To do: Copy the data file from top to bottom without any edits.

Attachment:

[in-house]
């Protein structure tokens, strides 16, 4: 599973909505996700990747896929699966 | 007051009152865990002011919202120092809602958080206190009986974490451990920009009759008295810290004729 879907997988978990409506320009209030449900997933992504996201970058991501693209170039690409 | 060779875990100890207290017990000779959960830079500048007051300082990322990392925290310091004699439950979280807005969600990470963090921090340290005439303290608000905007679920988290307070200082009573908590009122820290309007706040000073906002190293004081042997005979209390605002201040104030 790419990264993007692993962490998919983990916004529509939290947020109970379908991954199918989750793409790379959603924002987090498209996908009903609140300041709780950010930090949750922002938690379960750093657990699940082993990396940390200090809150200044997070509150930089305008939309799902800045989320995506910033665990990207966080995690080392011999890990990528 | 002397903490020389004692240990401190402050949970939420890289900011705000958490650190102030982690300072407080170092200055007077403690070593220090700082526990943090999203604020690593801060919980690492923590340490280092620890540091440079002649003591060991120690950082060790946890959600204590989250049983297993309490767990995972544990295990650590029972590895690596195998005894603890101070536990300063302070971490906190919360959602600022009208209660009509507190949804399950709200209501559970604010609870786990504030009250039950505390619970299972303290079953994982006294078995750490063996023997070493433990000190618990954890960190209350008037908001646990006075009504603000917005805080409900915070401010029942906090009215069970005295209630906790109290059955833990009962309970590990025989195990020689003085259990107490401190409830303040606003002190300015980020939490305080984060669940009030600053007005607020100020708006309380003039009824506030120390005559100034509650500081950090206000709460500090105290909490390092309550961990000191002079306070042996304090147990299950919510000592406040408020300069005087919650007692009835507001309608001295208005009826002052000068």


[in-house]
């Protein structure tokens, strides 16, 4: 599973909505996700990747896929699966 | 007051009152865990002011919202120092809602958080206190009986974490451990920009009759008295810290004729 879907997988978990409506320009209030449900997933992504996201970058991501693209170039690409 | 060779875990100890207290017990000779959960830079500048007051300082990322990392925290310091004699439950979280807005969600990470963090921090340290005439303290608000905007679920988290307070200082009573908590009122820290309007706040000073906002190293004081042997005979209390605002201040104030 790419990264993007692993962490998919983990916004529509939290947020109970379908991954199918989750793409790379959603924002987090498209996908009903609140300041709780950010930090949750922002938690379960750093657990699940082993990396940390200090809150200044997070509150930089305008939309799902800045989320995506910033665990990207966080995690080392011999890990990528 | 002397903490020389004692240990401190402050949970939420890289900011705000958490650190102030982690300072407080170092200055007077403690070593220090700082526990943090999203604020690593801060919980690492923590340490280092620890540091440079002649003591060991120690950082060790946890959600204590989250049983297993309490767990995972544990295990650590029972590895690596195998005894603890101070536990300063302070971490906190919360959602600022009208209660009509507190949804399950709200209501559970604010609870786990504030009250039950505390619970299972303290079953994982006294078995750490063996023997070493433990000190618990954890960190209350008037908001646990006075009504603000917005805080409900915070401010029942906090009215069970005295209630906790109290059955833990009962309970590990025989195990020689003085259990107490401190409830303040606003002190300015980020939490305080984060669940009030600053007005607020100020708006309380003039009824506030120390005559100034509650500081950090206000709460500090105290909490390092309550961990000191002079306070042996304090147990299950919510000592406040408020300069005087919650007692009835507001309608001295208005009826002052000068």